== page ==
How my Big Sur poet friend, the late Ric Masten, would have enjoyed this scene!  I fell asleep last night with a fragment of one of his songs, "Let it be a dance!" playing against the night:
... everybody turn and spin
                                                             Let your body learn to bend
                                                             And like a willow with the wind
                                                             Let it be a dance.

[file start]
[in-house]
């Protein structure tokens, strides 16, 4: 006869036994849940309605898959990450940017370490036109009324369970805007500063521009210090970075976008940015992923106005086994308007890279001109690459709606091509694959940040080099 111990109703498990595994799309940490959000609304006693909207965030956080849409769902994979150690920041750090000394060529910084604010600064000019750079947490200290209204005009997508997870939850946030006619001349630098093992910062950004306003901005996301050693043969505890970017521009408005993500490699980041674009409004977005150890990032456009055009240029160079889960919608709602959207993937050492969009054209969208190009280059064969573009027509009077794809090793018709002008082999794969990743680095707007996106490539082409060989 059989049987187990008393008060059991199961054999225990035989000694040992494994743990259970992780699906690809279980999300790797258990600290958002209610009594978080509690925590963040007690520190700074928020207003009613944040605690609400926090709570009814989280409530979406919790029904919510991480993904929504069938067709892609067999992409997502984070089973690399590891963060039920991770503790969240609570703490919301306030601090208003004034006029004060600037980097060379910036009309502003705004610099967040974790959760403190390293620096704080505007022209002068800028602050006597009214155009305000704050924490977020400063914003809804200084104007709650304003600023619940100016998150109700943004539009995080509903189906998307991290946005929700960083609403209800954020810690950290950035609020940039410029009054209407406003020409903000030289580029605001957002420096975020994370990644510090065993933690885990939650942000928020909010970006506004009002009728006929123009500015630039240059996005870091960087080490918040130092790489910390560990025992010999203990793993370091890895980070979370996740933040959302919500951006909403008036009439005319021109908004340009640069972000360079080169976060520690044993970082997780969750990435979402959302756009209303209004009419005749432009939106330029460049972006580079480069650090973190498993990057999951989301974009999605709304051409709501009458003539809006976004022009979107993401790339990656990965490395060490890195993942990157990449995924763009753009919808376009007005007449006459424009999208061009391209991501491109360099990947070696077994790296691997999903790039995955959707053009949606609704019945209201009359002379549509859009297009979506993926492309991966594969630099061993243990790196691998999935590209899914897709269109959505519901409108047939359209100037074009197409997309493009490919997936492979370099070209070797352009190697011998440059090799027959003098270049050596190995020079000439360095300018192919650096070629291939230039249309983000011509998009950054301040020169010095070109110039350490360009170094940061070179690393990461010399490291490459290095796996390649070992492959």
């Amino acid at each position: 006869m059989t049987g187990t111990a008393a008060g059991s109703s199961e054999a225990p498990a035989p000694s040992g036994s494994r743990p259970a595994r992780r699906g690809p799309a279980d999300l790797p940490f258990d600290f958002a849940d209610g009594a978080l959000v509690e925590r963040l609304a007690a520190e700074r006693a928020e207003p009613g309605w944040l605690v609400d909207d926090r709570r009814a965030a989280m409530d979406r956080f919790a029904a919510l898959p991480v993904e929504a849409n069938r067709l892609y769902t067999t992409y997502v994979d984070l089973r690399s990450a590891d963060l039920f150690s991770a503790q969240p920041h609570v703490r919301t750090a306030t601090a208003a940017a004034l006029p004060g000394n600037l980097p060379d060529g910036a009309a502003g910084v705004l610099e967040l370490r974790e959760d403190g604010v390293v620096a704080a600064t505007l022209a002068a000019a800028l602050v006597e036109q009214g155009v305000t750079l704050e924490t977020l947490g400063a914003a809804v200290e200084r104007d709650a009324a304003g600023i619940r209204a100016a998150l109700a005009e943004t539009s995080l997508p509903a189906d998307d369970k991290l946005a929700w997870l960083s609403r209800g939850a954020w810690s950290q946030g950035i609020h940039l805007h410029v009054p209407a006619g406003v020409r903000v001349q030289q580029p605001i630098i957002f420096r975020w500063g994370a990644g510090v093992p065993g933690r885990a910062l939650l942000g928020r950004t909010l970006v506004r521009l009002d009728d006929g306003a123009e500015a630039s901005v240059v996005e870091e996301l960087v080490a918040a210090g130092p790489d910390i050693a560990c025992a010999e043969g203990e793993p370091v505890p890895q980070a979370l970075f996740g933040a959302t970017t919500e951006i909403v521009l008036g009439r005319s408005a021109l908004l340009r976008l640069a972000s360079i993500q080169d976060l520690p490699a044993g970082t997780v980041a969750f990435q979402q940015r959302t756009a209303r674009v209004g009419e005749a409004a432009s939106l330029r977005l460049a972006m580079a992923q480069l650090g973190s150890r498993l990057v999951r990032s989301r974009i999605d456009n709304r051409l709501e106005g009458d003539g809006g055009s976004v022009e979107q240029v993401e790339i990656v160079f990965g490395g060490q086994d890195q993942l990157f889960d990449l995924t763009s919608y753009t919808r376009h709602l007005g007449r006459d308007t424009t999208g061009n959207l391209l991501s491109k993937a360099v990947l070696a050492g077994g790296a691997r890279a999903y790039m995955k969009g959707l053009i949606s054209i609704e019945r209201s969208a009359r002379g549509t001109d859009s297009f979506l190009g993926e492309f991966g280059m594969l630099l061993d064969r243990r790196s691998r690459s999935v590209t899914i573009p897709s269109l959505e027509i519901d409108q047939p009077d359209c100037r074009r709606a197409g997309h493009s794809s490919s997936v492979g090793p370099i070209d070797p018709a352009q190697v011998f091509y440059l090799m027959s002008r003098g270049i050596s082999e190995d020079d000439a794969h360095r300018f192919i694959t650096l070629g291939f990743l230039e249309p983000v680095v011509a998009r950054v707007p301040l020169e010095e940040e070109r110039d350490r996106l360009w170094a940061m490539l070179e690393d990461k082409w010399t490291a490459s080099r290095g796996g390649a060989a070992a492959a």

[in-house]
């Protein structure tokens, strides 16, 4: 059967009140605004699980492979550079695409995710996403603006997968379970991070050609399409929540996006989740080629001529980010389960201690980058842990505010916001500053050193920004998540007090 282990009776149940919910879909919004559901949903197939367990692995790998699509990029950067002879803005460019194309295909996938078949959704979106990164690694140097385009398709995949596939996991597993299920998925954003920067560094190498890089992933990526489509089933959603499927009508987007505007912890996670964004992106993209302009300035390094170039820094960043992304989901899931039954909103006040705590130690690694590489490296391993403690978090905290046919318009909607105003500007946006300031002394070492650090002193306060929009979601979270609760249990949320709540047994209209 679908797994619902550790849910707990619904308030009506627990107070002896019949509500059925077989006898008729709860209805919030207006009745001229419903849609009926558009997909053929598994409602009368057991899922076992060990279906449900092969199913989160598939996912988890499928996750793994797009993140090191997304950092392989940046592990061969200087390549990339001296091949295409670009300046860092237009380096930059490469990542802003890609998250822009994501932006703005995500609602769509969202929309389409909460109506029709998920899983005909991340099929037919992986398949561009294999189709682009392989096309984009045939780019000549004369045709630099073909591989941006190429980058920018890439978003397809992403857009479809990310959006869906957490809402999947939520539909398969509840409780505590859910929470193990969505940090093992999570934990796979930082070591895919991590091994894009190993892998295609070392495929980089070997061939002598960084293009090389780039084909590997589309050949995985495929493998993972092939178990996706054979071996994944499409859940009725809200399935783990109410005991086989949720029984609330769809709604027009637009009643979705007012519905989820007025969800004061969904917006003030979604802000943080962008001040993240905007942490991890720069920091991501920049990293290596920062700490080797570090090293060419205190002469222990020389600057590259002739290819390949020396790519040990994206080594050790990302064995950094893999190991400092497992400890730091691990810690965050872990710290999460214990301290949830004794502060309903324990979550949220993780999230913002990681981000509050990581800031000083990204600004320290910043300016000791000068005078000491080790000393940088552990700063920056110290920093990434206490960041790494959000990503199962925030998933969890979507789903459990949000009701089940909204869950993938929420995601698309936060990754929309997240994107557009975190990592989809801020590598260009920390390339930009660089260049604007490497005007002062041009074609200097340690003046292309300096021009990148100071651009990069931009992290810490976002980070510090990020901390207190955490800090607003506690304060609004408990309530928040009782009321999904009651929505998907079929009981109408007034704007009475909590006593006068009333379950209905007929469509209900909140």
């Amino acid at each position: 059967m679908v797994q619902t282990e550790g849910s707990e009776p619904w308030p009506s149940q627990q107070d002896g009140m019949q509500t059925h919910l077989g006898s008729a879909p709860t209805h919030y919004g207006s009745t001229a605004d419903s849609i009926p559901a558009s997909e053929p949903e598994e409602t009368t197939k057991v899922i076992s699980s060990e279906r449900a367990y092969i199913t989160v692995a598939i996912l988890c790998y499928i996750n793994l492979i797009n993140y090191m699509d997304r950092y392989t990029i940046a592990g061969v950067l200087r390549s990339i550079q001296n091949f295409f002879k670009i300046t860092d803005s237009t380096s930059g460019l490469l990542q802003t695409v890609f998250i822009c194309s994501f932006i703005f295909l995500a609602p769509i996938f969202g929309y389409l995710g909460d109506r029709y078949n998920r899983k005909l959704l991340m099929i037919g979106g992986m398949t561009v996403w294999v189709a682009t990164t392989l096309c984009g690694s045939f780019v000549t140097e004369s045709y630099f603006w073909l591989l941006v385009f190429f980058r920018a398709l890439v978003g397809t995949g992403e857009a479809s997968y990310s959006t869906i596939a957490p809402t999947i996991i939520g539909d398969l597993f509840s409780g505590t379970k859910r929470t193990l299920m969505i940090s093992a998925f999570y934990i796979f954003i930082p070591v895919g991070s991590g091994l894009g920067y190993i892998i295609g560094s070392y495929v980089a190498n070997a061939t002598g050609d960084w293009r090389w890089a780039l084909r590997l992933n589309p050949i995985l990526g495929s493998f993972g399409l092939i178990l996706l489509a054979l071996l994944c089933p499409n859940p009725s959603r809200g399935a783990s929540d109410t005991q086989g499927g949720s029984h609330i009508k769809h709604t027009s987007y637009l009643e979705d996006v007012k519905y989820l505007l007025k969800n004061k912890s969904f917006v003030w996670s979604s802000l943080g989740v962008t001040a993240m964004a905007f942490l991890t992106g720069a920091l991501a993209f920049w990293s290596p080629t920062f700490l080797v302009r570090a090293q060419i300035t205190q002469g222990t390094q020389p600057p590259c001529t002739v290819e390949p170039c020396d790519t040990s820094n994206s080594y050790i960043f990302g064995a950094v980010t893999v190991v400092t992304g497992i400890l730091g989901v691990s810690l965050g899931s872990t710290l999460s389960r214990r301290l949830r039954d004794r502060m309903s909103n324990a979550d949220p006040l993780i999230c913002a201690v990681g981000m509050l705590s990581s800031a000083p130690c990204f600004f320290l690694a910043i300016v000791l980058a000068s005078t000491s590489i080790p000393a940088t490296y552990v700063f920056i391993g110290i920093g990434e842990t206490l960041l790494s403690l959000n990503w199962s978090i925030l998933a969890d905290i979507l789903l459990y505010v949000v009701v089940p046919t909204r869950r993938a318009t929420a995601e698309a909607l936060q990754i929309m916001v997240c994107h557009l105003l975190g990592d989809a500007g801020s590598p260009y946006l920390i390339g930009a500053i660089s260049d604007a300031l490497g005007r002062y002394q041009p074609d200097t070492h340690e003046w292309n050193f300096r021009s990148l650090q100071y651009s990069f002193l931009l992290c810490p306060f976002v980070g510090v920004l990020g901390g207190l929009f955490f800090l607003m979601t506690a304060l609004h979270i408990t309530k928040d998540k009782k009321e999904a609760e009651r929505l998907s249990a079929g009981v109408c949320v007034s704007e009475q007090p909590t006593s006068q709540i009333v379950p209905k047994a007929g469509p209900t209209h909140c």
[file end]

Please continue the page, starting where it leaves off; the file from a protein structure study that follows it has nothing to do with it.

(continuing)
A child is born, the old must die
                                                             A time for joy, a time to cry
                                                             So take it as it passes by
                                                             And let it be a dance ... !
Ric would have so loved this scene.

Photos by Heather Hiett